I love movies, all movies. The only television I watch is usually a movie, with the exception of the Sopranos (what about that last episode huh!?) or possibly MindFreak, with the creepy but cute, Chris Angel.
I enjoy Harry Potter and love the books. I have read them all except the final one, “Harry Potter and the Deathly Hallows”. My daughter has had her head buried in it for two days now, and I will be the next to read it.
These books stir the imagination and paint incredible pictures on our brains, children and adult alike.
We have seen the first Harry Potter movie, “The Sorcerers Stone”. It was a disappointment in that it stole our imagination, and forever more when we read the books, we see the Harry from the movie, the Snape from the movie , the Hogwarts from the movie, and so on. We can’t recall the others from our imagination, pre-movie!!
The original Harry Potter movie resembled the book as closely as possible. They did an amazing job, but regardless, the scene with the unicorn in the woods and Voldemort floating above with blood dripping from his mouth, burned a horrifying vision on my daughter’s memory. The book never affected her in a negative way, but the visual seared a clear and lasting image. This leads me to the issue of movie ratings. Who in their right mind comes up with these G ratings? Are they insane or just childless? The only other explanation is that they are completely desensitized to the visual violence and terrifying images.
Why are they so desperate to have every child see these movies? Couldn’t it be something for the younger children to look forward to with great anticipation, for when they get older? My son is seven and only just recently watched the first Harry Potter movie after completing the book. The book was an absolute prerequisite to the movie. He was prepared for most of what was coming , but even then we fast forwarded the scarier bits.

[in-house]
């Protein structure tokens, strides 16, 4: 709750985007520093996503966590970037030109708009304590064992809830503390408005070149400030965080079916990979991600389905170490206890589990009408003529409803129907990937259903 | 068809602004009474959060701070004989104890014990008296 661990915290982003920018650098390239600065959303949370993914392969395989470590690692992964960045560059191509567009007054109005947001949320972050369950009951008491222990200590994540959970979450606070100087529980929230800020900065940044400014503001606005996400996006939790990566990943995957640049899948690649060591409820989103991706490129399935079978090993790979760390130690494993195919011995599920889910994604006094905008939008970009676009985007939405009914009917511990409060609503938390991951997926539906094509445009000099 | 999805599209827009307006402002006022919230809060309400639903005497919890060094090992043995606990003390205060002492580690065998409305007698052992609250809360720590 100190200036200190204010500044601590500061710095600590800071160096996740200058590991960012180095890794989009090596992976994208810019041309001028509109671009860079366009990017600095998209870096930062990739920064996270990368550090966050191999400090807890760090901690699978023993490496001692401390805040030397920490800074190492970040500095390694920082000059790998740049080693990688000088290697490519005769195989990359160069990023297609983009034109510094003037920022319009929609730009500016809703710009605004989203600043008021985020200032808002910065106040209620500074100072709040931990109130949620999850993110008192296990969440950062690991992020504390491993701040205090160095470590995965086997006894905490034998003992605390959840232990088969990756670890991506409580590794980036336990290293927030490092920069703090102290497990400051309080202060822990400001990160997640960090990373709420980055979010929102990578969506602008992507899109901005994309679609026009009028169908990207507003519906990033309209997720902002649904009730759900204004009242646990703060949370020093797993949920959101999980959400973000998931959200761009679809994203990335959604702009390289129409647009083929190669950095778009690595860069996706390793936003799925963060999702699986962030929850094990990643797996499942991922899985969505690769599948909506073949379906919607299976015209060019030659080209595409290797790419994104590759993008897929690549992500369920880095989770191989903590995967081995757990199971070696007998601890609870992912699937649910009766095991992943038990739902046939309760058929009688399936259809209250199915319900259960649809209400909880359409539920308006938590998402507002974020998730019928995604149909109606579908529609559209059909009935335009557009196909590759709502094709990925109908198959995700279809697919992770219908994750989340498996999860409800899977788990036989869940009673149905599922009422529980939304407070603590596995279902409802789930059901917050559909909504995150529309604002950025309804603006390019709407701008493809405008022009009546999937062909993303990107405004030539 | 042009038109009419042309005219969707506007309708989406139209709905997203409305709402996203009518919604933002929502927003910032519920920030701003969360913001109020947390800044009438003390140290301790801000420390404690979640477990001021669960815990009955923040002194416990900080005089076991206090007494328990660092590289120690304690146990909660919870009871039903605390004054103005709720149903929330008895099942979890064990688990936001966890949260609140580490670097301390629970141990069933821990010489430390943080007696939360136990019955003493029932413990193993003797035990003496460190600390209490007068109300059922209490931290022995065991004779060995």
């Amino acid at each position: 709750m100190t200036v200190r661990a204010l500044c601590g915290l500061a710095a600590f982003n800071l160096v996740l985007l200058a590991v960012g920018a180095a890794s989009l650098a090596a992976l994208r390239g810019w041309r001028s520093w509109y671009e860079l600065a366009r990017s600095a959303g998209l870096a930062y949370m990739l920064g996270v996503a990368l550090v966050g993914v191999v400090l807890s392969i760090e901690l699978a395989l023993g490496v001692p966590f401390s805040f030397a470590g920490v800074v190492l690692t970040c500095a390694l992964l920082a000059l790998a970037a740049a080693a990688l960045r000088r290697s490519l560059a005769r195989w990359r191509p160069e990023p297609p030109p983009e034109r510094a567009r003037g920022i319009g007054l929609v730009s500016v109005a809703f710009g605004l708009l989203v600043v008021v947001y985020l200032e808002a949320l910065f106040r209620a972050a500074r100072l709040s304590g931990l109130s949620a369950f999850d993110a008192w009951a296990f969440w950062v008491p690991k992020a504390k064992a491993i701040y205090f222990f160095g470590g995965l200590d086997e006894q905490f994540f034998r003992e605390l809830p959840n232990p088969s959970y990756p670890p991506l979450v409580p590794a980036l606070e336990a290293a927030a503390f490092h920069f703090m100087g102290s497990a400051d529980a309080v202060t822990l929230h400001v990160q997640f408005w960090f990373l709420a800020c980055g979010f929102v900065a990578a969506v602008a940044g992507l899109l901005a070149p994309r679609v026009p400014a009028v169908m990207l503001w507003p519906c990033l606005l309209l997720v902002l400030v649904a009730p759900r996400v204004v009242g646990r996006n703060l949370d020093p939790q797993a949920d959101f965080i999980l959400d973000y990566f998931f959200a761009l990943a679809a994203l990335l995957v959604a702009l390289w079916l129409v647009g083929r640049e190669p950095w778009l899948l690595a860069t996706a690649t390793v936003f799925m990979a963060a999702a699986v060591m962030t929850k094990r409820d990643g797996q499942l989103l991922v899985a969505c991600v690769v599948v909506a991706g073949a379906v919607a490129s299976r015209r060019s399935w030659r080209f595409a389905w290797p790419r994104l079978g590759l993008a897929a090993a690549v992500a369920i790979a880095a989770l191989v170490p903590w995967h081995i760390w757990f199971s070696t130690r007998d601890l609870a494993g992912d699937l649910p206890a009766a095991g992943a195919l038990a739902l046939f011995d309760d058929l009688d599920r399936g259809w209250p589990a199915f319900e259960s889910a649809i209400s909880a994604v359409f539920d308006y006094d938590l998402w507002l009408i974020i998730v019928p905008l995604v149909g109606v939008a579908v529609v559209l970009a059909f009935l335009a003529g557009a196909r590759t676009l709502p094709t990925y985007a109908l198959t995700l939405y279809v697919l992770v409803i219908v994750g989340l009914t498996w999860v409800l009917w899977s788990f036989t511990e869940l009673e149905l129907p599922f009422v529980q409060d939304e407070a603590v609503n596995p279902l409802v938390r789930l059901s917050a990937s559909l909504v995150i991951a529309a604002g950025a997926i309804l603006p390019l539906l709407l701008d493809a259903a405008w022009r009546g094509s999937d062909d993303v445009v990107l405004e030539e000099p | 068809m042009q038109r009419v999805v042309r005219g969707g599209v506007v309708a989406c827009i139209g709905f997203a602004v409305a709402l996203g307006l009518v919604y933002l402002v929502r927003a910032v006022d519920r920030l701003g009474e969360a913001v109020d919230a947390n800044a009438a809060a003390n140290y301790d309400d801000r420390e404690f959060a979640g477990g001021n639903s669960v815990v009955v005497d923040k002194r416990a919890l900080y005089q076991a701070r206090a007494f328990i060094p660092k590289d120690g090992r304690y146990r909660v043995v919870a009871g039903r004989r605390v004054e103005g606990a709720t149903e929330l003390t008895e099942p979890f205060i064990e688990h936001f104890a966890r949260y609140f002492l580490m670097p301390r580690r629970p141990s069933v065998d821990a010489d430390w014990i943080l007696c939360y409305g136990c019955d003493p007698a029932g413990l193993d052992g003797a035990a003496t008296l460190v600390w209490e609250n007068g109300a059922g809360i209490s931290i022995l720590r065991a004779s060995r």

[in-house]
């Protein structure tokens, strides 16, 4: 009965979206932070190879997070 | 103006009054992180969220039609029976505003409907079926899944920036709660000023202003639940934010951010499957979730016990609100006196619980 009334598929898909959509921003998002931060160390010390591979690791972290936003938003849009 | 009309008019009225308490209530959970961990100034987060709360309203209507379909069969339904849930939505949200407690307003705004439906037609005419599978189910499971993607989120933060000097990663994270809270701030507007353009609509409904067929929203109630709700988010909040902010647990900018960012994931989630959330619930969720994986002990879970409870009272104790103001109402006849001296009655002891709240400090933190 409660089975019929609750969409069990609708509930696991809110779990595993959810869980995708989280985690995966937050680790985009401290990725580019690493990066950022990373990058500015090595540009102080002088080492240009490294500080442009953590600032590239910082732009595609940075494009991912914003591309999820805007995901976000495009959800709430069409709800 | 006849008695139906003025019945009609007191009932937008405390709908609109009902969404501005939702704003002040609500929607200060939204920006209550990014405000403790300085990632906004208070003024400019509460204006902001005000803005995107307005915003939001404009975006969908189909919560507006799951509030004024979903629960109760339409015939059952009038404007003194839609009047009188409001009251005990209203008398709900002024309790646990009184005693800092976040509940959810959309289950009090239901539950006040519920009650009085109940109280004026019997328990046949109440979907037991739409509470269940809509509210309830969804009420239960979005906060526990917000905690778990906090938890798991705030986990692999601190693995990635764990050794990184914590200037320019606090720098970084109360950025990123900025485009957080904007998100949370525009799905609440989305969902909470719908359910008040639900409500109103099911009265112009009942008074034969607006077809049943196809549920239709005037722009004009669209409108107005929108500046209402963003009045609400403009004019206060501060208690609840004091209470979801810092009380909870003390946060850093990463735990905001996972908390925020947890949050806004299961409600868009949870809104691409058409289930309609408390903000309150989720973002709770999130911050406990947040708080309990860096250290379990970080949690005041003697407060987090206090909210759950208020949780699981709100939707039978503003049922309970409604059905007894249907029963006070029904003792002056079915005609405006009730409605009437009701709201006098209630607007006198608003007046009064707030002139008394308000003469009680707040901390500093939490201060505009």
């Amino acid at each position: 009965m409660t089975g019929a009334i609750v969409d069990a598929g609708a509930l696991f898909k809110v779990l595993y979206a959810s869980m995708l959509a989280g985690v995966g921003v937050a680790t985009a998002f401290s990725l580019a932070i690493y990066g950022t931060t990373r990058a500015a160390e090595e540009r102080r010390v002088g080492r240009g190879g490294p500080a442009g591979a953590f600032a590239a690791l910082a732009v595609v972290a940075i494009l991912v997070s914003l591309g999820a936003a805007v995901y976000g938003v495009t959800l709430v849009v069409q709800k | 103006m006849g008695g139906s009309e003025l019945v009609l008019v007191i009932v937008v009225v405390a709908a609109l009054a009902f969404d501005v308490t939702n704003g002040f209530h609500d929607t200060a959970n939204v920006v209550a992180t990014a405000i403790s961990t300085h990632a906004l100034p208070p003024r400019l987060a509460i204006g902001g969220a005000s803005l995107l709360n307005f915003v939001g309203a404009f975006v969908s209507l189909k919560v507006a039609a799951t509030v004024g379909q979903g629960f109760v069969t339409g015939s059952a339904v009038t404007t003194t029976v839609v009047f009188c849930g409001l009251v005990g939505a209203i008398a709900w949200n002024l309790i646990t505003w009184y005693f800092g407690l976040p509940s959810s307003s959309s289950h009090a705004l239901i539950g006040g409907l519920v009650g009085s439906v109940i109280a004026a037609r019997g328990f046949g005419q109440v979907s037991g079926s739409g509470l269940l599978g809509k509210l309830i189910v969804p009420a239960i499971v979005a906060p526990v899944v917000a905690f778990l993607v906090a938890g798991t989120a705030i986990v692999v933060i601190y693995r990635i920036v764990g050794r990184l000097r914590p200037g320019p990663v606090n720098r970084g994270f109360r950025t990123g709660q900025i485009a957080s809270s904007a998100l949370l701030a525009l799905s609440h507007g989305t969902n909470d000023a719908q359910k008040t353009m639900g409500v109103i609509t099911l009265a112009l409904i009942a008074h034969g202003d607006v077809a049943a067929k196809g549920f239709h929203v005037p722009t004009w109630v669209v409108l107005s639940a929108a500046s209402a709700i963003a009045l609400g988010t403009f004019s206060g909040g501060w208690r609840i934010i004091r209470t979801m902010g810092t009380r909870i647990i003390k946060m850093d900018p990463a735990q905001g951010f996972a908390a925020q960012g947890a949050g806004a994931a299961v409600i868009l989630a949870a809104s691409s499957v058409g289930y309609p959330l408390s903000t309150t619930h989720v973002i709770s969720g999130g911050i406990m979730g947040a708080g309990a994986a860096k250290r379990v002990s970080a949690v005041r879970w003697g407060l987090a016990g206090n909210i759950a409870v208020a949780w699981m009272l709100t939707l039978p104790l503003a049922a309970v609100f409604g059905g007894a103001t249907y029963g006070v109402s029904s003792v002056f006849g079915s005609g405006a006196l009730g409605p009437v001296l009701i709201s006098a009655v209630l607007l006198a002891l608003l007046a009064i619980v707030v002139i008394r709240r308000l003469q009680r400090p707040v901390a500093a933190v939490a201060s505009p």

I know some will think me paranoid and over protective, which is fine with me. I know my children can sleep at night with the lights off and not have nightmares. I will reiterate what I said at the beginning, I love movies, all movies, but I think parents have to be choosy, even if it goes against the norm, and stand up to that adult peer pressure and do what is right for their child.
The movie ratings are not devised with a child’s best interest at heart. The primary motivation is to get as many to see the movie as quickly as possible, and put as much money as possible into the pockets of the companies involved. I have friends who won’t even let their children read the Harry Potter series. That is going a little too far for me, but the movie industry should be held socially responsible for the degree of realism in the content, and it is up to the parents to demand it. We will eventually see the entire series of Harry Potter movies, but in our own good time, and when each child is emotional ready.
Source by Deb Wood